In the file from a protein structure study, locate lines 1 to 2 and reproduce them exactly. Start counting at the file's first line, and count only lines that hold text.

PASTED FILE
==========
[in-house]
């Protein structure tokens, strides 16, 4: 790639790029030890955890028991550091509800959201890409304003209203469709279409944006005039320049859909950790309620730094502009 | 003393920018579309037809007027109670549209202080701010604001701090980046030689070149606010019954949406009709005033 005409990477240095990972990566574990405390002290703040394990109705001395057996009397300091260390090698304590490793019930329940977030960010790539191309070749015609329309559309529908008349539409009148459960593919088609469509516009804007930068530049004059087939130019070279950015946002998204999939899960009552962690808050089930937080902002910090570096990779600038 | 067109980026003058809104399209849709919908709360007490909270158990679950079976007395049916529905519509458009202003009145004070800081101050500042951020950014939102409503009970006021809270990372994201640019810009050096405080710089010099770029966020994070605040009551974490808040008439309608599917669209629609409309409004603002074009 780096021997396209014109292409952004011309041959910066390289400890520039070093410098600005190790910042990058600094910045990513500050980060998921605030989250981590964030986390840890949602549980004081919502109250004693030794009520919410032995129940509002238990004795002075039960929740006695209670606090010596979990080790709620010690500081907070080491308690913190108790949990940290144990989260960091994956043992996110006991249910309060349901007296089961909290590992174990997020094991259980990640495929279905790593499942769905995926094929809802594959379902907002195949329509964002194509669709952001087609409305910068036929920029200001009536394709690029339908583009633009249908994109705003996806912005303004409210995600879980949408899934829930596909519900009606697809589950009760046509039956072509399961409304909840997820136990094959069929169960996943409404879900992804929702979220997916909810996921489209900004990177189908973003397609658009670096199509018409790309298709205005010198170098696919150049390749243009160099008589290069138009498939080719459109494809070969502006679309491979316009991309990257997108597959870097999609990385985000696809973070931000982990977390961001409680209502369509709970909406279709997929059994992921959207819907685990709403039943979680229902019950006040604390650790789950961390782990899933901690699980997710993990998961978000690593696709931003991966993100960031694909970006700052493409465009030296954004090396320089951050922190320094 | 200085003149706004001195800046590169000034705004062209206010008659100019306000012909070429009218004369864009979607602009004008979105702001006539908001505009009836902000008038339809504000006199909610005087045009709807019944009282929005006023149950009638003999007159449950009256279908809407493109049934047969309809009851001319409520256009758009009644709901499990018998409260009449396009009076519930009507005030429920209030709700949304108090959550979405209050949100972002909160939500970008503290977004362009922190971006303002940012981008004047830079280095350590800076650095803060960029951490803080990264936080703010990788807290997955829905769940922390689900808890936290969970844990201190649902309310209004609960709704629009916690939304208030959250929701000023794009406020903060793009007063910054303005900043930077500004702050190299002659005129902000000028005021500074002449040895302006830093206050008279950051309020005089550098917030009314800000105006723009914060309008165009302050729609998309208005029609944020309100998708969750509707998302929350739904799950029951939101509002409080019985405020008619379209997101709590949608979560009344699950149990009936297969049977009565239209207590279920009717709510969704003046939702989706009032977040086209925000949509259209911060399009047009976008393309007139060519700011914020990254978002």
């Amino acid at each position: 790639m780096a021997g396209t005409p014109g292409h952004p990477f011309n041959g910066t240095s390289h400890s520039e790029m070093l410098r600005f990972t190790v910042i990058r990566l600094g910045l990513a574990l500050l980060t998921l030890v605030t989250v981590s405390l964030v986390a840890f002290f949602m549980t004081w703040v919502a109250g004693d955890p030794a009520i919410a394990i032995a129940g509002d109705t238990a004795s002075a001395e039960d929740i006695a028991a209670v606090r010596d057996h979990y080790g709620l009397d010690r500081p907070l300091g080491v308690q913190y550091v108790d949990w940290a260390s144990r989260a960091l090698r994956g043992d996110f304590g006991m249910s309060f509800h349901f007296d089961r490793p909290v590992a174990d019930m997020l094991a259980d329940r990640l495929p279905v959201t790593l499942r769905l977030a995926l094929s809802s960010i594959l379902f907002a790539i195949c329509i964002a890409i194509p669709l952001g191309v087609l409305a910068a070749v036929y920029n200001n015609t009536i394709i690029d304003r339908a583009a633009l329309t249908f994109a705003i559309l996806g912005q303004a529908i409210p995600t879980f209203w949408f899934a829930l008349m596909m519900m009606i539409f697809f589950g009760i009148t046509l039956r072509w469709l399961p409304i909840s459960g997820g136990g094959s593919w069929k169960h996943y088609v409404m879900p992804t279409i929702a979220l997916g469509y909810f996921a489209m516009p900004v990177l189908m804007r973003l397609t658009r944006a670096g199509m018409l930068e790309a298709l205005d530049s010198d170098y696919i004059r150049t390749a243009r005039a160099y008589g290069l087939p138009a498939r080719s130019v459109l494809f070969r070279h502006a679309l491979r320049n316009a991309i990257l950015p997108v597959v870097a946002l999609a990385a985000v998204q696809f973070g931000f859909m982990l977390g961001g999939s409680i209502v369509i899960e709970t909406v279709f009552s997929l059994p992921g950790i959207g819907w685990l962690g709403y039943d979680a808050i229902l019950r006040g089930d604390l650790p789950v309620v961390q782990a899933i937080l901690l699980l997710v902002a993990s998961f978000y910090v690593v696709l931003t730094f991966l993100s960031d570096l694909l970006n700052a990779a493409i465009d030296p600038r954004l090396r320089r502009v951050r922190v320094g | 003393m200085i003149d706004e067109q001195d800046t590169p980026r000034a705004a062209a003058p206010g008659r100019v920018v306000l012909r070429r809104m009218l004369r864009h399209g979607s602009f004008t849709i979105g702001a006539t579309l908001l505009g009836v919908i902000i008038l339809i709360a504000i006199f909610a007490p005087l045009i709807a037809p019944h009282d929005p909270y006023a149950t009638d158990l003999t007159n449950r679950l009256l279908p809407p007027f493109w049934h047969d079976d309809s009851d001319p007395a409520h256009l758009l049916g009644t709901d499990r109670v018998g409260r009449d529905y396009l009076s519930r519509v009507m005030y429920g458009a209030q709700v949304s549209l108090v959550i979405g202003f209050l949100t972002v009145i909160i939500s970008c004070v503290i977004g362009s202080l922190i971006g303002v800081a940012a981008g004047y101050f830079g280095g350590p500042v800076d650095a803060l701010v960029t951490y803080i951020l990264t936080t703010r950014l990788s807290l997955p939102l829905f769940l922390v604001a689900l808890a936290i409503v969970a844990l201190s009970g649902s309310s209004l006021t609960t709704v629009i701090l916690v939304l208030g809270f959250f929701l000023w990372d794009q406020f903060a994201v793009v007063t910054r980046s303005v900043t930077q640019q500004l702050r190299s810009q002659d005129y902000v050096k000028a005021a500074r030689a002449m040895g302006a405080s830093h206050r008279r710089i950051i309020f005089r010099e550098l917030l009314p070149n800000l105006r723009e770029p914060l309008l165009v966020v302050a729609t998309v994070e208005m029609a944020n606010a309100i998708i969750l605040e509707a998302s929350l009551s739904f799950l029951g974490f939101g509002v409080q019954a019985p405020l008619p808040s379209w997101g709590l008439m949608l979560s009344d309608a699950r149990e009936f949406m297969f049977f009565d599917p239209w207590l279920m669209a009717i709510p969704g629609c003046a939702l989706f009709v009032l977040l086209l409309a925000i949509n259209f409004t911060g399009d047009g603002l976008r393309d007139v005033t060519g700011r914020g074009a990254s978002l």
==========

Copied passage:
[in-house]
């Protein structure tokens, strides 16, 4: 790639790029030890955890028991550091509800959201890409304003209203469709279409944006005039320049859909950790309620730094502009 | 003393920018579309037809007027109670549209202080701010604001701090980046030689070149606010019954949406009709005033 005409990477240095990972990566574990405390002290703040394990109705001395057996009397300091260390090698304590490793019930329940977030960010790539191309070749015609329309559309529908008349539409009148459960593919088609469509516009804007930068530049004059087939130019070279950015946002998204999939899960009552962690808050089930937080902002910090570096990779600038 | 067109980026003058809104399209849709919908709360007490909270158990679950079976007395049916529905519509458009202003009145004070800081101050500042951020950014939102409503009970006021809270990372994201640019810009050096405080710089010099770029966020994070605040009551974490808040008439309608599917669209629609409309409004603002074009 780096021997396209014109292409952004011309041959910066390289400890520039070093410098600005190790910042990058600094910045990513500050980060998921605030989250981590964030986390840890949602549980004081919502109250004693030794009520919410032995129940509002238990004795002075039960929740006695209670606090010596979990080790709620010690500081907070080491308690913190108790949990940290144990989260960091994956043992996110006991249910309060349901007296089961909290590992174990997020094991259980990640495929279905790593499942769905995926094929809802594959379902907002195949329509964002194509669709952001087609409305910068036929920029200001009536394709690029339908583009633009249908994109705003996806912005303004409210995600879980949408899934829930596909519900009606697809589950009760046509039956072509399961409304909840997820136990094959069929169960996943409404879900992804929702979220997916909810996921489209900004990177189908973003397609658009670096199509018409790309298709205005010198170098696919150049390749243009160099008589290069138009498939080719459109494809070969502006679309491979316009991309990257997108597959870097999609990385985000696809973070931000982990977390961001409680209502369509709970909406279709997929059994992921959207819907685990709403039943979680229902019950006040604390650790789950961390782990899933901690699980997710993990998961978000690593696709931003991966993100960031694909970006700052493409465009030296954004090396320089951050922190320094 | 200085003149706004001195800046590169000034705004062209206010008659100019306000012909070429009218004369864009979607602009004008979105702001006539908001505009009836902000008038339809504000006199909610005087045009709807019944009282929005006023149950009638003999007159449950009256279908809407493109049934047969309809009851001319409520256009758009009644709901499990018998409260009449396009009076519930009507005030429920209030709700949304108090959550979405209050949100972002909160939500970008503290977004362009922190971006303002940012981008004047830079280095350590800076650095803060960029951490803080990264936080703010990788807290997955829905769940922390689900808890936290969970844990201190649902309310209004609960709704629009916690939304208030959250929701000023794009406020903060793009007063910054303005900043930077500004702050190299002659005129902000000028005021500074002449040895302006830093206050008279950051309020005089550098917030009314800000105006723009914060309008165009302050729609998309208005029609944020309100998708969750509707998302929350739904799950029951939101509002409080019985405020008619379209997101709590949608979560009344699950149990009936297969049977009565239209207590279920009717709510969704003046939702989706009032977040086209925000949509259209911060399009047009976008393309007139060519700011914020990254978002």